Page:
Capital Gains Tax Implications when selling a property in a Deceased Estate
A dwelling such as a house or home unit may be completely exempt from capital gains tax provided that certain conditions are fulfilled. (This tax exemption does not apply to commercial, industrial or retail properties.)
In many cases – but not all – the main condition is that the property be sold within two years after the date of death. This two year limit may be extended if, after the date of death, the property is used as the main residence by:
(a) the spouse of the deceased, or
(b) a beneficiary, or
(c) another person entitled to occupy the property under the terms of the will.
The property must not be used to produce income. The exemption is extended for as long as the property is occupied by this person.
If the property qualifies as a "dwelling" and was purchased by the deceased person before capital gains tax was introduced (ie before 20 September 1985), the minimum two year exemption applies even if the property was not the deceased's main residence: it also applies to a residential investment property.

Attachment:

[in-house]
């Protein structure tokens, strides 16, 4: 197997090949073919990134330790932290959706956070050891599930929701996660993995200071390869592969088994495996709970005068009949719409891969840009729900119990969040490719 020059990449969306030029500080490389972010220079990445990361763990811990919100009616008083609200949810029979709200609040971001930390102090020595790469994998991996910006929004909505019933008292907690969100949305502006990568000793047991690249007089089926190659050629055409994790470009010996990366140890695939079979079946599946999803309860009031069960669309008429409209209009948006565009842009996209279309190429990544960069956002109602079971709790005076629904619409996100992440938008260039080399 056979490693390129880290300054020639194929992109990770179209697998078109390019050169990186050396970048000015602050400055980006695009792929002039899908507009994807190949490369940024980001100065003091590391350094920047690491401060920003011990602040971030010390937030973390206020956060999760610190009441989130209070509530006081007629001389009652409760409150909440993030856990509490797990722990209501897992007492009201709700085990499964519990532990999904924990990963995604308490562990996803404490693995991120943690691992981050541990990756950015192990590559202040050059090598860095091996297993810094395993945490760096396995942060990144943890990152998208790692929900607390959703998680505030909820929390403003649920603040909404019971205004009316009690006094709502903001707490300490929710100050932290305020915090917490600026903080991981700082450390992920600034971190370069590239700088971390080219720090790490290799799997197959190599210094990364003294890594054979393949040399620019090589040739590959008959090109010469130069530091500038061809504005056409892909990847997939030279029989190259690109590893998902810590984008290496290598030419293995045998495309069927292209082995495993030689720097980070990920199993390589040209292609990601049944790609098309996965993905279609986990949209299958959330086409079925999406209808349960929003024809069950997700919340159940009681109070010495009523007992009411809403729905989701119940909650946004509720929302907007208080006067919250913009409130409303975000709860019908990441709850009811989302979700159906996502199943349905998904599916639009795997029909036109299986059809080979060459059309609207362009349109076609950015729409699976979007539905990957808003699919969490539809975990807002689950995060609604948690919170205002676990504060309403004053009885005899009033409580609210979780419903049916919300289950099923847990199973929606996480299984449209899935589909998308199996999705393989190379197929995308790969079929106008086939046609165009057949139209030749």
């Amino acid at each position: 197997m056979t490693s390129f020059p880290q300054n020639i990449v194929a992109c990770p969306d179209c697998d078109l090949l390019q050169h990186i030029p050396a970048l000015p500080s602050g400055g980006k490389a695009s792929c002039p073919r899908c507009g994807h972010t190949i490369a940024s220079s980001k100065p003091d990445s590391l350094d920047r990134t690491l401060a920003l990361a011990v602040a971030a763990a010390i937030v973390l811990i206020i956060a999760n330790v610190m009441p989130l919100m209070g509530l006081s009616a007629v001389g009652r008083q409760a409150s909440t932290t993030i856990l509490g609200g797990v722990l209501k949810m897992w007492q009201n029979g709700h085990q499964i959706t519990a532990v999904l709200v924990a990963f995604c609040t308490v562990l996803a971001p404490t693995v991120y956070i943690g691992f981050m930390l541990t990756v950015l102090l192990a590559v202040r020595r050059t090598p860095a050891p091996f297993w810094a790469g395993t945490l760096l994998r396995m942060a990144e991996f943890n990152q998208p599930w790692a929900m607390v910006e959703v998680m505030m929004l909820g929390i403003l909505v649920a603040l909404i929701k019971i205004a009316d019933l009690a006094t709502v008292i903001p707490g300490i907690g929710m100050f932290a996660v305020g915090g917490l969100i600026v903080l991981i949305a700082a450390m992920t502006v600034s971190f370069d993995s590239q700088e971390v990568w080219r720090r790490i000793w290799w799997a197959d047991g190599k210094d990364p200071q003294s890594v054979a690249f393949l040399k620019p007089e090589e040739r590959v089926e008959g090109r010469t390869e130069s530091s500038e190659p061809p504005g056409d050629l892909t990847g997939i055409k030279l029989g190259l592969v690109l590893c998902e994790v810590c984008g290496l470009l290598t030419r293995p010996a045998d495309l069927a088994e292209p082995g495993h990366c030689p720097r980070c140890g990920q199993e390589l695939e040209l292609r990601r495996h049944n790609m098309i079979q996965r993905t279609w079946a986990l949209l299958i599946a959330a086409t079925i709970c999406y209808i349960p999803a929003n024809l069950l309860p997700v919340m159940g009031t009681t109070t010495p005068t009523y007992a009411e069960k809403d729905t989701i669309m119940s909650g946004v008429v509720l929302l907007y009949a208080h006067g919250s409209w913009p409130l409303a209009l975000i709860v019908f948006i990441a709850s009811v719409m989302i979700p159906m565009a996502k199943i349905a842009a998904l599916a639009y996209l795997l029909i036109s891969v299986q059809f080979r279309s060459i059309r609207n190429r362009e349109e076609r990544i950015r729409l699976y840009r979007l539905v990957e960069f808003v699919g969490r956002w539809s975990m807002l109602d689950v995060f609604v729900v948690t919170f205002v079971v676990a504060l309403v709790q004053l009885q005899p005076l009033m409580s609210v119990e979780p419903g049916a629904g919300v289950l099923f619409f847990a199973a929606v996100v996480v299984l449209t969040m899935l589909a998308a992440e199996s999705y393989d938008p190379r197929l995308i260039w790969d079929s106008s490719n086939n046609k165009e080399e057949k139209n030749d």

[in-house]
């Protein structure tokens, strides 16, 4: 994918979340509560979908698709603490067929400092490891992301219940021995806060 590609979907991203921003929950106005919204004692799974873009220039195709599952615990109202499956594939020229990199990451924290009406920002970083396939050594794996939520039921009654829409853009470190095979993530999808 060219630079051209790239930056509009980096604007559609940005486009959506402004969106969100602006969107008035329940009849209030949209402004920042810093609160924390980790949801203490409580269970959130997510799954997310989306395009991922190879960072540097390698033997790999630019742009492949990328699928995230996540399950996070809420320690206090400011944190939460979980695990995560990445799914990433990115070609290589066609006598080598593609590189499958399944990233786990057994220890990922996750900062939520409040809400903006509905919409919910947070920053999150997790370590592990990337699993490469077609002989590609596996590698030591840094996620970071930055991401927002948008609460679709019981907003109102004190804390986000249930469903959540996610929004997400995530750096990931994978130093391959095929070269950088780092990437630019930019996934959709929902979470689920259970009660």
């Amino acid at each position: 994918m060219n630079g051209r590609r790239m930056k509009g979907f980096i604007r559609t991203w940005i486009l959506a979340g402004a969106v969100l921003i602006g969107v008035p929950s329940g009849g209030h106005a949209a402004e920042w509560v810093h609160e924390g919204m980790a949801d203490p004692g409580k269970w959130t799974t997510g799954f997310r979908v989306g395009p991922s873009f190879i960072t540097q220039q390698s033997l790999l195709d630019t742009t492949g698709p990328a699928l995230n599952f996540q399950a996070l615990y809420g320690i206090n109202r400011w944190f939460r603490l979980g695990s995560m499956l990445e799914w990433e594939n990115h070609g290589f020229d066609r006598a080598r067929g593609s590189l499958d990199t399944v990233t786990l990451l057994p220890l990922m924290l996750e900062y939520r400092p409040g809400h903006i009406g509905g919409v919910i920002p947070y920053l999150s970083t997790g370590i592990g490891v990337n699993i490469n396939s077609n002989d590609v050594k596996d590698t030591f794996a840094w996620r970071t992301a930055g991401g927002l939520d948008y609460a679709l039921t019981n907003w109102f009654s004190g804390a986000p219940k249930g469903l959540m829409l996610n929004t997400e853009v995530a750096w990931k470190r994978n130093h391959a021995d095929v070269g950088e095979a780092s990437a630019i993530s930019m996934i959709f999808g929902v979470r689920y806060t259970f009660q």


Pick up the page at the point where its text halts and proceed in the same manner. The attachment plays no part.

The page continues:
However, if the deceased purchased (or inherited) the dwelling after that date, the exemption only applies if the property was the deceased's main residence at his or her date of death. (If the deceased had moved into a nursing home prior to his or her death, the property may still be his or her main residence for capital gains tax purposes.)
The above is only a very general and simplified outline of the capital gains tax rules. The rules are complex and expert advice should be taken before deciding on the timing of a sale of a deceased estate property, and before taking other steps such as letting the property out.